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Table for One by Ava Hayden

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In “Table for One” Nick works as a waiter at Fortissimo, an upscale restaurant in a major Canadian city. Waiting tables is almost a rite of passage in North America, and I did my share.

My first job waiting tables was at a pizza restaurant. Competition for money-making shifts was keen; the one shift no one wanted to work was Sunday lunch. When the nearby churches let out, we’d be flooded with congregants intent on the inexpensive noon buffet. While their children ran riot and trashed the place, the adults demanded refills peremptorily, and they didn’t tip. Seriously. Did. Not. Tip. Give me a team of beer-swilling baseball players any day. Once a man demonstrating some star play he’d made in that evening’s game collided with a pitcher of draft I was delivering with predictable results. For the rest of the evening, he screamed in mock terror when I passed by—but his team tipped as much as the rest of my tables put together.

The Fortissimo staff is almost a family, like the coworkers who worked alongside me. We were all in our early twenties, in university or just working, and giddy with the freedom of being independent. After the pizza restaurant closed on Saturday night, we’d head over to a local gay bar and meet up with a gang of friends—gay, lesbian, bi, straight—even a few undeclared. There we’d dance nonstop until the place closed and they threw us out. This was before email, Facebook, and cell phones, so the bar was more than just a great dance venue—it was also a place for gossip and news and introductions and freedom.

We had a love-hate relationship with holidays. Yes, you could make a lot of money, but it didn’t come easy. On Valentine’s Day, Nick is pulling a double shift. He carries out his duties without revealing his opinion on public drama to his customers (he hates it). Still, no matter how professional you may be, having to wait on an ex-lover with whom you have some seriously dramatic history is a challenge any day—let alone Valentine’s Day—and thereby hangs a tale of a table for one.




Nick DiGiaccomo waits tables at Fortissimo, an exclusive restaurant in Oilton, Alberta. He loathes drama, particularly the kind that makes its appearance on Valentine’s Day.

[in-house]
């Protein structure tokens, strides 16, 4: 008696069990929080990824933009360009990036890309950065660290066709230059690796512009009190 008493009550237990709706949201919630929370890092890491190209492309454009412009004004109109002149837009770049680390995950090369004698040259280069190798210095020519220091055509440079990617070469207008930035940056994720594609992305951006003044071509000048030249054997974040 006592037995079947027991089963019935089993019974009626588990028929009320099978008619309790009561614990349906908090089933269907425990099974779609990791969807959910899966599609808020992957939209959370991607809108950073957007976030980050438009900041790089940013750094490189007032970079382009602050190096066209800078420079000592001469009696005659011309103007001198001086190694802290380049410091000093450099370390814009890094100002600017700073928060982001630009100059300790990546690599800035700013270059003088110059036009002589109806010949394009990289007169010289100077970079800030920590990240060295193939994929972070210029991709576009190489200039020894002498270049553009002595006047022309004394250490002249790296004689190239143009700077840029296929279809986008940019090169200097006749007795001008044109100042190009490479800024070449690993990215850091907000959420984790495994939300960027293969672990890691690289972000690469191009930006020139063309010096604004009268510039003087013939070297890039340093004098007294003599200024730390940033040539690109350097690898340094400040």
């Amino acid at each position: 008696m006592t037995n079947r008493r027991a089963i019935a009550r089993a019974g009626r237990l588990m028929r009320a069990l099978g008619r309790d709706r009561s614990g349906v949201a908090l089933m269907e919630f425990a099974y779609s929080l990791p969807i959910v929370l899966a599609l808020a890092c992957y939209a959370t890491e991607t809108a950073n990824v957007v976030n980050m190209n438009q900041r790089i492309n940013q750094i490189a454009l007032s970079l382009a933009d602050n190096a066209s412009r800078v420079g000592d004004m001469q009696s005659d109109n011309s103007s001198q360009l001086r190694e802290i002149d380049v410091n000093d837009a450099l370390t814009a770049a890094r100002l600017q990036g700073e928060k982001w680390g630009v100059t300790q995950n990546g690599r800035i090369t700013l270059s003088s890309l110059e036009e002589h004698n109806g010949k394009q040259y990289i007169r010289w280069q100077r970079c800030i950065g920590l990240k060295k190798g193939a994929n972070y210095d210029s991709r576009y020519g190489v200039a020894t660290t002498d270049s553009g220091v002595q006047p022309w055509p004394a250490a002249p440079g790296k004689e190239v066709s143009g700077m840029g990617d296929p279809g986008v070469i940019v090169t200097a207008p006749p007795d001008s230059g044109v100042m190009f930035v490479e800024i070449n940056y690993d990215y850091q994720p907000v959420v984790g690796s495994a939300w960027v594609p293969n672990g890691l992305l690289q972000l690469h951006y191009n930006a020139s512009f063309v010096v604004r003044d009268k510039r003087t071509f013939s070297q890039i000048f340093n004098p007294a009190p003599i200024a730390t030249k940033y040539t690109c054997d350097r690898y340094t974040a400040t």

This Valentine’s Day is especially bitter. Eight months ago Nick’s heart was broken when his lover walked away without a word over a misunderstanding. Too proud to call, Nick’s heard nothing from him since. But on this, the most romantic day of the year, he keeps his feelings well-hidden and his professional smile firmly in place.

That is, until he sees his ex-lover, Mark Mishimoto, at a table for two in his section—and his Valentine’s Day goes from bad to downright horrible.

To make matters worse, a winter storm descends, hours earlier than forecast. When the restaurant closes, Nick finds himself stuck downtown in the middle of a blizzard with no way to get home and nowhere to go. Mark lives conveniently close by, and he’s offering up his couch. Nick could use a place to lay his head—but is it worth risking his heart?

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Review by Janice Birnie

Short and sweet.

Table for One is a short story set in an upscale restaurant during Valentine’s Day dinner. It’s a quick read that you can finish with a glass of wine, and a cheese and fruit platter, and feel like you’re sitting in the restaurant watching as events unfold.

Nick DiGiacommo is completing his college degree by day and working as a waiter, at exclusive Alberta restaurant Fortissimo, at night. Nick despises splashy PDA’s, particularly the kind likely to occur on the one day of the year where grand gestures and public proposals seem to abound. Working on Valentine’s Day is bad enough, but when his ex walks in the door, and is seated in Nick’s section, his night goes from bad to worse.

Mark Mishimoto is head chef and part owner of Yoshihiro, one of the trendiest restaurants in the city, and Nick’s ex. Watching Mark head to a table for two, in Nick’s section in Fortissimo, on this night of all nights, almost brings Nick undone. Why would his ex torture him like this? Didn’t he do enough damage when he flew out to Japan nine months ago, with no explanation, and no further contact?

As a winter storm descends, and all the dinners and most of the staff beat a hasty retreat, Nick finds himself stuck in the restaurant with an increasingly friendly Mark. When getting back to his apartment becomes impossible, and all alternate options disappear, Nick is forced to accept Mark’s offer of a spare bed. Finding out why Mark disappeared and, more importantly, why he came back on this day of all days, finally provides Nick with the answers he’s sought for so long. Whether or not there is any future for these two young men, however, remains to be seen.

Table for One is an original take on a Valentine’s Day tale. There are no grand proposals of marriage or hearts and flowers for these MC’s. There is, however, a lovely little story of two slightly flawed men who can, and do, make mistakes, but who are also capable of understanding and forgiveness. Maybe. A very enjoyable read.



Ava Hayden lives and writes in western Canada but grew up in the southern United States. She comes from a family of storytellers and began creating her own at an early age. She’s still telling stories, but now she writes them down.

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